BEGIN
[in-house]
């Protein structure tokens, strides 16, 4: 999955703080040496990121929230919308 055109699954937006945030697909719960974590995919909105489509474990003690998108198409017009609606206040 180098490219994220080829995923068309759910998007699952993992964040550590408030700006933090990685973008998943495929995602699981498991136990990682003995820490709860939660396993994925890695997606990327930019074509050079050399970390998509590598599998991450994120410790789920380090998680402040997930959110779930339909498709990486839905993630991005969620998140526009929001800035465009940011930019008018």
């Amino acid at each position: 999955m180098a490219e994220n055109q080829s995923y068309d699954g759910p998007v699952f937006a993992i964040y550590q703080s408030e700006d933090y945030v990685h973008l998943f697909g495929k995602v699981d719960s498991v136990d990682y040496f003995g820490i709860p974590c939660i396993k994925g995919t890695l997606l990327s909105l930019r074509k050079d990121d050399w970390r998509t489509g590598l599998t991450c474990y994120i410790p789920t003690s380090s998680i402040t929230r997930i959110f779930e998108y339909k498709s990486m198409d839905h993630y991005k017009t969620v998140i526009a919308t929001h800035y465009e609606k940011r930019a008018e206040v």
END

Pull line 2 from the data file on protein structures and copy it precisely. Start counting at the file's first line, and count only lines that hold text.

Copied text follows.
């Protein structure tokens, strides 16, 4: 999955703080040496990121929230919308 055109699954937006945030697909719960974590995919909105489509474990003690998108198409017009609606206040 180098490219994220080829995923068309759910998007699952993992964040550590408030700006933090990685973008998943495929995602699981498991136990990682003995820490709860939660396993994925890695997606990327930019074509050079050399970390998509590598599998991450994120410790789920380090998680402040997930959110779930339909498709990486839905993630991005969620998140526009929001800035465009940011930019008018």